It took a lot of work to become a high-achieving high school senior.
You studied hard, got involved outside the classroom, and took pride in your accomplishments.
You are now in the middle of applying to numerous colleges and universities, completing the Free Application for Federal Student Aid (FAFSA), and having staff at your school talk to you about scholarship opportunities. You are being congratulated and celebrated by family, teachers, and community members for your hard work and good grades—and you might have been told that a college is sure to award you a large or full-ride scholarship due to your GPA and achievements.
As a financial aid administrator for 26 years, this is when I get concerned. The false presumption among many students that their top-choice college will surely offer them an attractive financial aid package too often leads to students spending little or no time applying for local scholarships.
The Biden administration recently announced the reconstitution of an office designed to safeguard taxpayer-funded student aid dollars and protect students from predatory colleges. The previous administration had “deprioritized” the department tasked with enforcement of student protection regulations within the Office of Federal Student Aid in a move viewed by pro-student advocates as enabling problematic behavior on the part of predatory colleges.
In 2010, the federal government eliminated the bank-based student loan program (formerly the Federal Family Education Loan Program, or FFELP) in favor of originating loans directly from the Department of Education). The move saved the federal government more than $10 billion in payments to banks—funding that has since been used to increase student aid. While the department serves as the loan originator, the role of servicing student loans was left to external entities.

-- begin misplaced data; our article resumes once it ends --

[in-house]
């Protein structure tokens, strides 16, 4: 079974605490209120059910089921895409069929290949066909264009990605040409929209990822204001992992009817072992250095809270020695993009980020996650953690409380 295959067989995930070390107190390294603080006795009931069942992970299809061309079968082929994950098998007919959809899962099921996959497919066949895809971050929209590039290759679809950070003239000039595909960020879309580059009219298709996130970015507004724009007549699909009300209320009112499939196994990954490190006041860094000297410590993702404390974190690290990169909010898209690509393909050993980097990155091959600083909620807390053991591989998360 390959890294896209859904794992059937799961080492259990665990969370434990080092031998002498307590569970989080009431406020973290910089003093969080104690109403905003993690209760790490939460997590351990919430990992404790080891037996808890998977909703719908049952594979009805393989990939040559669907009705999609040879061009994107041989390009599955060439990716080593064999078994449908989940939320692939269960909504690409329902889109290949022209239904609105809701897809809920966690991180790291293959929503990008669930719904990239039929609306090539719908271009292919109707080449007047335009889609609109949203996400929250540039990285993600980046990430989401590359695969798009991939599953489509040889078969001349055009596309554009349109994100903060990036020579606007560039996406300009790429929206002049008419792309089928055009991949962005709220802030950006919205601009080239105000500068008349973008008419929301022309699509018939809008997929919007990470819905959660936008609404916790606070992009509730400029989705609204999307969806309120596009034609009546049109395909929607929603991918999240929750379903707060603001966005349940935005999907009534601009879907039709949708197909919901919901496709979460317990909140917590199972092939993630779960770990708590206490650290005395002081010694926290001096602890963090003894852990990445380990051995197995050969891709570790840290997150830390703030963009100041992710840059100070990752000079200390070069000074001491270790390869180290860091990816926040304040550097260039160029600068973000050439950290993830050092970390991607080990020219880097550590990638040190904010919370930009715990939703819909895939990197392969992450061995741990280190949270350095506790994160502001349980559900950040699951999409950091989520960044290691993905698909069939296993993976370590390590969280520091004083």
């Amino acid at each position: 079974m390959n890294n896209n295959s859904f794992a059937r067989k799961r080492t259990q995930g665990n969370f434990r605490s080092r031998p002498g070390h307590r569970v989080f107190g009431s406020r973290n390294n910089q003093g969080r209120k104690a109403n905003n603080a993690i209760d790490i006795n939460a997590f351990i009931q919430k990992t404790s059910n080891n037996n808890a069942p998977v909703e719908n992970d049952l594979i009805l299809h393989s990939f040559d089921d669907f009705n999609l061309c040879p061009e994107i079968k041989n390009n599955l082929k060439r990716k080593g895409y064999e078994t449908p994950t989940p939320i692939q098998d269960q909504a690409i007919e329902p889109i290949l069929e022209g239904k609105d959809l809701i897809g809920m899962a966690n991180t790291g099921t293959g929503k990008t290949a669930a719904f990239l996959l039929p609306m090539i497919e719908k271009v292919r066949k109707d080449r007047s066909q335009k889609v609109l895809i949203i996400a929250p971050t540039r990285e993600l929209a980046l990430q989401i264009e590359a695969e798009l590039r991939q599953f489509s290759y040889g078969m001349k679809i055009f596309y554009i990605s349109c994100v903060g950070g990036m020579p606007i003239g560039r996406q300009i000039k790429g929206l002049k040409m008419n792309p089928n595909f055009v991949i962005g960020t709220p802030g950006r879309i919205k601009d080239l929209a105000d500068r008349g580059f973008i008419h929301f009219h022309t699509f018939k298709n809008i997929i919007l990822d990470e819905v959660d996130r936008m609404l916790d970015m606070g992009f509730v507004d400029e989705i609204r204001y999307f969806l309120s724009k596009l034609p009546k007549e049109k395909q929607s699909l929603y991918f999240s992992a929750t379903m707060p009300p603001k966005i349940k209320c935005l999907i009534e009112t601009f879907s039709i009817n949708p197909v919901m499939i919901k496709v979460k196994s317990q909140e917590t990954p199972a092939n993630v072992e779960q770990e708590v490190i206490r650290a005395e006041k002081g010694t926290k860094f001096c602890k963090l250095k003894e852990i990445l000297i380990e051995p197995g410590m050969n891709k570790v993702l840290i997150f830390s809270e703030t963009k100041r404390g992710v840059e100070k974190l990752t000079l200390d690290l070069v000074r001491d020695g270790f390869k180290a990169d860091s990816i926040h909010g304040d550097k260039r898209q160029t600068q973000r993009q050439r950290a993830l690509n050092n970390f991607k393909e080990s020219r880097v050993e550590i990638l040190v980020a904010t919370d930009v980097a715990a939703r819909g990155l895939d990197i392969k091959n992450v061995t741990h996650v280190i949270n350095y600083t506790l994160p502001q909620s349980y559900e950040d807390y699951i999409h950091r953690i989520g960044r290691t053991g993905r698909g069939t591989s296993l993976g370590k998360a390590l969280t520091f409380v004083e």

You completed the Free Application for Federal Student Aid (FAFSA) and submitted all the needed paperwork.
Now you are enrolled in school and your friends are talking about getting a refund check. An email sent from your college says the funds will be available soon. Spring break is coming up and some of your friends are talking about going to the beach. Then you get another email from the campus housing office. They are asking you to save a few hundred dollars for the housing deposit for the upcoming fall semester.
Now you are curious. Is a refund going to be in your bank account? You may be wondering: “Is this extra money for me to spend?”
Editor’s note: The following is an excerpt from a Washington Monthly article examining AP courses and college racial inequities.
By Anne Kim
In a year when the coronavirus pandemic threw college admissions into chaos, 18-year-old Chloe Pressley of Prince William County, Virginia, succeeded beyond her wildest expectations. She got into multiple prestigious colleges, including Caltech, the University of Virginia, and the University of North Carolina at Chapel Hill. The University of Richmond (VA) offered her a full ride. This fall, she’s headed to Yale.
Editor’s note: In August 2020, NACAC released a report urging colleges and universities to examine their policies and practices concerning standardized tests and their potential impact on equity and access. This column is the fifth in a series of articles reflecting on the report’s recommendations and offering insight into the current state of standardized admission testing.
I’m not sure I ever thought I’d see that day at the University of California (UC) or the University of California—Los Angeles (UCLA), but here we are. On the heels of an admission cycle that mirrored the uncertainty and turmoil of the world around us, I’m being intentional about taking time to reflect on the year and lessons learned.